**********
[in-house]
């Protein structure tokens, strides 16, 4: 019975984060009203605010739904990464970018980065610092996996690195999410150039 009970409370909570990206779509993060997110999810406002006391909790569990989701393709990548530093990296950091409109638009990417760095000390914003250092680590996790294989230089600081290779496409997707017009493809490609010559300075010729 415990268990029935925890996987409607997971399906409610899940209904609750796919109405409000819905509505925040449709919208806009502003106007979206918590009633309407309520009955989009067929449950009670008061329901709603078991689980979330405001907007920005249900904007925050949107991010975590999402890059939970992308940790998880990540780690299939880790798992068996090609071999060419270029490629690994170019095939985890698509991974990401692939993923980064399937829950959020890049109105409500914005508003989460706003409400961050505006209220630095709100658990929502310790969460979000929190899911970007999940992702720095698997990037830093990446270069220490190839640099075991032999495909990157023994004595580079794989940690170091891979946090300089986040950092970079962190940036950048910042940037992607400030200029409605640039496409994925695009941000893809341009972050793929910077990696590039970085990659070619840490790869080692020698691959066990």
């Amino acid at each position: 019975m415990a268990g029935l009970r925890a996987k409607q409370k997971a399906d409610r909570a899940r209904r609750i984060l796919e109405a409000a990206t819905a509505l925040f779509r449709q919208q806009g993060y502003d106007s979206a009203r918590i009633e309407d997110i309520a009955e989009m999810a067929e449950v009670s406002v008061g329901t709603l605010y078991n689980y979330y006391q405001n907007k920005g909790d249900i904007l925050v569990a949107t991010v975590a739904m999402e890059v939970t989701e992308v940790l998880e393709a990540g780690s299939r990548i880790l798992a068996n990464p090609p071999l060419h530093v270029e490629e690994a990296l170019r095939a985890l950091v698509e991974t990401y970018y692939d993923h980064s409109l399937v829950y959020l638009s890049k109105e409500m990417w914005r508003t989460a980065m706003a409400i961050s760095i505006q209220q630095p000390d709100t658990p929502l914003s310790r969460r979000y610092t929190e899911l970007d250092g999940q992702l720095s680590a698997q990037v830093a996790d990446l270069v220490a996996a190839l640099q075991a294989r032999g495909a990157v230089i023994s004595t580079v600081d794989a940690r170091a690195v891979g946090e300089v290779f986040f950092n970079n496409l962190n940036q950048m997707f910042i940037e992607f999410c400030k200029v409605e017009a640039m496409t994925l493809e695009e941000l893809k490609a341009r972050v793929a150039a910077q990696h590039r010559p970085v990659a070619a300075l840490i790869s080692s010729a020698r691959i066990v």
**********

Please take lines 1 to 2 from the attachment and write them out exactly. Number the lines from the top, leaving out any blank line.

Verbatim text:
[in-house]
């Protein structure tokens, strides 16, 4: 019975984060009203605010739904990464970018980065610092996996690195999410150039 009970409370909570990206779509993060997110999810406002006391909790569990989701393709990548530093990296950091409109638009990417760095000390914003250092680590996790294989230089600081290779496409997707017009493809490609010559300075010729 415990268990029935925890996987409607997971399906409610899940209904609750796919109405409000819905509505925040449709919208806009502003106007979206918590009633309407309520009955989009067929449950009670008061329901709603078991689980979330405001907007920005249900904007925050949107991010975590999402890059939970992308940790998880990540780690299939880790798992068996090609071999060419270029490629690994170019095939985890698509991974990401692939993923980064399937829950959020890049109105409500914005508003989460706003409400961050505006209220630095709100658990929502310790969460979000929190899911970007999940992702720095698997990037830093990446270069220490190839640099075991032999495909990157023994004595580079794989940690170091891979946090300089986040950092970079962190940036950048910042940037992607400030200029409605640039496409994925695009941000893809341009972050793929910077990696590039970085990659070619840490790869080692020698691959066990």